A great example of the impact of taking a position on a political issue involves recent boycotts by some major companies of North Carolina because of legislation it adopted requiring transgender individuals to use the bathrooms of the gender designated on their birth certificate. This is the so called bathroom bill. Deutsche Bank and PayPal announced they would not do or expand business in the state and the National Basketball Association announced that it would not hold its 2017 All-Star game there. Similarly, many businesses, such as Microsoft and Coca-Cola, backed out of sponsoring the Republican National Convention. Back in 2015, several businesses took stands against the state of Indiana when it passed anti-GLBT legislation, and many businesses also spoke out in 2014 when the Arizona legislature passed a similar law, prompting the governor to veto the bill.


In all of the cases above, businesses viewed it as either risky to be associated with certain political issues, or conversely, saw it as being to their advantage to take a stand. It really does depend on the issue, the business in question, and the customers it serves. In many cases it might make sense to remain politically neutral and stay out of controversial political issues, but that, too, brings risks if neutrality is viewed as taking sides in some matter.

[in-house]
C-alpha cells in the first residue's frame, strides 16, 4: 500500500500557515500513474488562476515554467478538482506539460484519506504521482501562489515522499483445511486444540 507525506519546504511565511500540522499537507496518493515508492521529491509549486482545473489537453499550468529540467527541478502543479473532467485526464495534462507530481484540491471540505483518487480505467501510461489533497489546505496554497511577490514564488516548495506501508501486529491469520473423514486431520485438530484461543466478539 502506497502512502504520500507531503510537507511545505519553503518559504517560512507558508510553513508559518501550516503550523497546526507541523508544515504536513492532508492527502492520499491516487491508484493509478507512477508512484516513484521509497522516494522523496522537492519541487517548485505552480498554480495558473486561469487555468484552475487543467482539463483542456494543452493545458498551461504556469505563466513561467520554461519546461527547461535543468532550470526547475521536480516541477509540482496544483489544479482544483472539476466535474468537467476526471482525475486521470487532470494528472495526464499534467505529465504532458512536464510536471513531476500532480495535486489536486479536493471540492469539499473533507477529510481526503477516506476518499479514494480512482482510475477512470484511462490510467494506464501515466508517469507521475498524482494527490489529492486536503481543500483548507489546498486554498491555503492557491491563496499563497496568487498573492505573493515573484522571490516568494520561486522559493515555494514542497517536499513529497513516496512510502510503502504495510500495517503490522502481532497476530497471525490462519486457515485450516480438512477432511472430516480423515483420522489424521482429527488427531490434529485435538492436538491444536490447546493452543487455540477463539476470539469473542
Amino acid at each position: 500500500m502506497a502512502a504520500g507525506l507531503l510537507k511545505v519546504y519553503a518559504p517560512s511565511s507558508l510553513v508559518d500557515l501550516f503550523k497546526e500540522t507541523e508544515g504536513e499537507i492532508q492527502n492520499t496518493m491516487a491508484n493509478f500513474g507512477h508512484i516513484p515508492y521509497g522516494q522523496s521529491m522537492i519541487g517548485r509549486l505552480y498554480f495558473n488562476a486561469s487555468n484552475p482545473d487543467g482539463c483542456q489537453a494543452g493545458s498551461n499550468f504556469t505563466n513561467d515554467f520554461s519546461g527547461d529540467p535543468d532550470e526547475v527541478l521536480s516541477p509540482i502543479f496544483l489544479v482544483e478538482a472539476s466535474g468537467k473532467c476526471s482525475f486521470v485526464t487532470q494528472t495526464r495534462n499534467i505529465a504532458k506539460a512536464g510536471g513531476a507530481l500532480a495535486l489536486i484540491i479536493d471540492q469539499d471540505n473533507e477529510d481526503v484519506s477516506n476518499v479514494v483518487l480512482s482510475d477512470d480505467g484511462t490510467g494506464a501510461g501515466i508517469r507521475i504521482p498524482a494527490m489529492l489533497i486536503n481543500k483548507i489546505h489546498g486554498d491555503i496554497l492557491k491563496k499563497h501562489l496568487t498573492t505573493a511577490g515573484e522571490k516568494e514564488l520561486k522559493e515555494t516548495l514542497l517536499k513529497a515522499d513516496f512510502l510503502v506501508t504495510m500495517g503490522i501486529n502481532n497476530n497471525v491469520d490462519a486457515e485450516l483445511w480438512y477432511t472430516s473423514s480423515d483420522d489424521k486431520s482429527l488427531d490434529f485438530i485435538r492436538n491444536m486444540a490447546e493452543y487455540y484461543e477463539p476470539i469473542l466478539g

While the examples immediately above involved businesses taking stands on political issues, the same rules apply to actually expending money for political purposes, such as making independent expenditures, giving to PACS, endorsing candidates or even donating to candidates in those states where it is allowed. Taking political positions is not simply about advancing business interests but in contemporary politics it is directly related to its media image and marketing. Businesses contemplating taking positions on controversial political issues should think carefully before they do, and the decision to do so should not necessarily be made by the president or CEO in isolation but vetted by critical stakeholders in the organization, much like any other business marketing decision should be.


David Schultz is a professor of political science at Hamline University in St. Paul, MN and a professor of law at the University of Minnesota. He specializes in American politics and election law. Previously for 15 years he was a professor in the Hamline University School of Business, where he taught classes in business ethics. Professor Schultz is the author of 30 books and 100+ articles on American politics, including his most recent, Presidential Swing States: Why Ten Only Matter. He is extensively quoted in local, national, and international media on a variety of topics, and he also does training for private, public and non-profit organizations. He may be reached at dschultz@hamline.edu.